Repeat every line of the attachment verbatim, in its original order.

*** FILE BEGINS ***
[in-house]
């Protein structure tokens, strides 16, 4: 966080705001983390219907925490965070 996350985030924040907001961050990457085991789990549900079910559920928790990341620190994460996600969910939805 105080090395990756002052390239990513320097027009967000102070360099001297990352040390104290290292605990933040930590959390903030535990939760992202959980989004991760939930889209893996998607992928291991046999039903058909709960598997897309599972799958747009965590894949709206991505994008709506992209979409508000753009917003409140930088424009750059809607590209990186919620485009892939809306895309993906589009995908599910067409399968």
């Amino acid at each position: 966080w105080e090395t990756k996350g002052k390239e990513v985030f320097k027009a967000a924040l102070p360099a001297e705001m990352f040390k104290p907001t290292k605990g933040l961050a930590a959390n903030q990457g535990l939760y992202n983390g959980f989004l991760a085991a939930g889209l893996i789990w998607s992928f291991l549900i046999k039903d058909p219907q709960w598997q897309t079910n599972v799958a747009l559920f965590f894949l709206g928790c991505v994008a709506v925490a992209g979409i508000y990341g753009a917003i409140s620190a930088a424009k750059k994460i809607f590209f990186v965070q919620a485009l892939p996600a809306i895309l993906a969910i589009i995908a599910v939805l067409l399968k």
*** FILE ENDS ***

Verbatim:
[in-house]
């Protein structure tokens, strides 16, 4: 966080705001983390219907925490965070 996350985030924040907001961050990457085991789990549900079910559920928790990341620190994460996600969910939805 105080090395990756002052390239990513320097027009967000102070360099001297990352040390104290290292605990933040930590959390903030535990939760992202959980989004991760939930889209893996998607992928291991046999039903058909709960598997897309599972799958747009965590894949709206991505994008709506992209979409508000753009917003409140930088424009750059809607590209990186919620485009892939809306895309993906589009995908599910067409399968």
């Amino acid at each position: 966080w105080e090395t990756k996350g002052k390239e990513v985030f320097k027009a967000a924040l102070p360099a001297e705001m990352f040390k104290p907001t290292k605990g933040l961050a930590a959390n903030q990457g535990l939760y992202n983390g959980f989004l991760a085991a939930g889209l893996i789990w998607s992928f291991l549900i046999k039903d058909p219907q709960w598997q897309t079910n599972v799958a747009l559920f965590f894949l709206g928790c991505v994008a709506v925490a992209g979409i508000y990341g753009a917003i409140s620190a930088a424009k750059k994460i809607f590209f990186v965070q919620a485009l892939p996600a809306i895309l993906a969910i589009i995908a599910v939805l067409l399968k």